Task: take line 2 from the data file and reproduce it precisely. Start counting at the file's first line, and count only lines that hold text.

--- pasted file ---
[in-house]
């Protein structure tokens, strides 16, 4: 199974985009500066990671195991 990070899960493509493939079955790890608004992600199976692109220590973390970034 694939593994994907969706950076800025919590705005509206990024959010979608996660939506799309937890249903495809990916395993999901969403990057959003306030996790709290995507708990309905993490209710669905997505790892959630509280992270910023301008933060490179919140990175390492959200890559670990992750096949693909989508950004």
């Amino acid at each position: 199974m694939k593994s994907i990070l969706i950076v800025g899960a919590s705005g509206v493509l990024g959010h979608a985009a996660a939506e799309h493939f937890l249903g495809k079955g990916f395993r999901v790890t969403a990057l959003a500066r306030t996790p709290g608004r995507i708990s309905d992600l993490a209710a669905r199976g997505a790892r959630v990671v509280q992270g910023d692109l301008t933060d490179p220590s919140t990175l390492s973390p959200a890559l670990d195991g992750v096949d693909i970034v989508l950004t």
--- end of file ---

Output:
């Protein structure tokens, strides 16, 4: 199974985009500066990671195991 990070899960493509493939079955790890608004992600199976692109220590973390970034 694939593994994907969706950076800025919590705005509206990024959010979608996660939506799309937890249903495809990916395993999901969403990057959003306030996790709290995507708990309905993490209710669905997505790892959630509280992270910023301008933060490179919140990175390492959200890559670990992750096949693909989508950004």